To America (televisually) and the moral poverty of the second debate between the presidential candidates. Trump hovered menacingly over Clinton like the vulgar bullying sleaze he is. So damaged is she  politically that she could not put him away. A pitiful spectacle that lowered Monday morning.

But lo! By bush telegraph comes the news that Daughter Number Two has successfully scaled Kilimanjaro. Both girls have now accomplished this - if any more family members get there, we will have to open an office. Once again I offer up the girls to the gods and proclaim: "Behold, the only things greater than yourselves." A very proud Dad.

Friday, 7 October 2016

Double Indemnity

The great advantage of consuming films in the privacy of my own home is that I only watch what catches my imagination, often meaning those films that come recommended by those I respect.

Film noir is a genre I like. Back in the day I wrote an essay on film noir that attracted (by a not inconsiderable margin) the lowest mark of my undergraduate efforts. I still hold to the view that I was done down but there is little academic support for this opinion. Oh well, I've got over it. Just.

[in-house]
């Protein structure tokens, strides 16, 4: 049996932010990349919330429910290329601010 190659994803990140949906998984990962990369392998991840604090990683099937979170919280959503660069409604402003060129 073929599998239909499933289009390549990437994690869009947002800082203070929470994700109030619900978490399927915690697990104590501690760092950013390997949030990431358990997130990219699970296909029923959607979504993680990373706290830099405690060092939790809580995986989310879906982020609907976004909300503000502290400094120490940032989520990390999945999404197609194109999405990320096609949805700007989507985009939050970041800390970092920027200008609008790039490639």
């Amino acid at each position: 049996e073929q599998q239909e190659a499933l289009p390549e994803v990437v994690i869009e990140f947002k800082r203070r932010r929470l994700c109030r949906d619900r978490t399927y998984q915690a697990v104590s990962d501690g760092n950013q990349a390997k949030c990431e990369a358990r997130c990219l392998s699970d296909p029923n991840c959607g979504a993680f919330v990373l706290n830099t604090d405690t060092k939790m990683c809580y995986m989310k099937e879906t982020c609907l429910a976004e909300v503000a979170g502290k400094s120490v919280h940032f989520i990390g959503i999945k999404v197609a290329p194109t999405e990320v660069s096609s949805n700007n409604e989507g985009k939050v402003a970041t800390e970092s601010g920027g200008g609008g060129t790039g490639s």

Double Indemnity is an exemplar of the noir species. Shadows and cigarette smoke envelop the pervasive immorality. Barbara Stanwyck is alluringly evil, and she is closely followed in the acting stakes by Fred MacMurray and Edward G. Robinson. The crackling script is by director Billy Wilder and Raymond Chandler - the latter, I never tire of telling people, an alumnus of the same school as P.G. Wodehouse. They must have had some bloody good teachers at Dulwich College.

This is a genuinely great and engrossing film - 9/10. 

Monday, 3 October 2016

A Glut Of Hitchcock

I think I've said before that I'm not totally convinced by Hitchcock, but on the other hand every time I see one of his movies, I find that I like it. Am I being deliberately contrarian? On balance, no - it's just that I don't find the end product quite as reliably compelling as, say, your average Scorsese. Then again, the Boy Hitchcock was after a very different sort of effect so the Boy Roberts is comparing apples and pears. Again.

Anyway the two latest to have amused me are The 39 Steps, with its tissue thin plotting but racing wit, and Strangers on a Train, which has a brilliant performance from Robert Walker as the charming psychopath Bruno Anthony (is there some Shakespearean fun being had with that name?). I hadn't previously realised that the film is based on Patricia Highsmith's first novel.

7.5/10 and 8/10 respectively.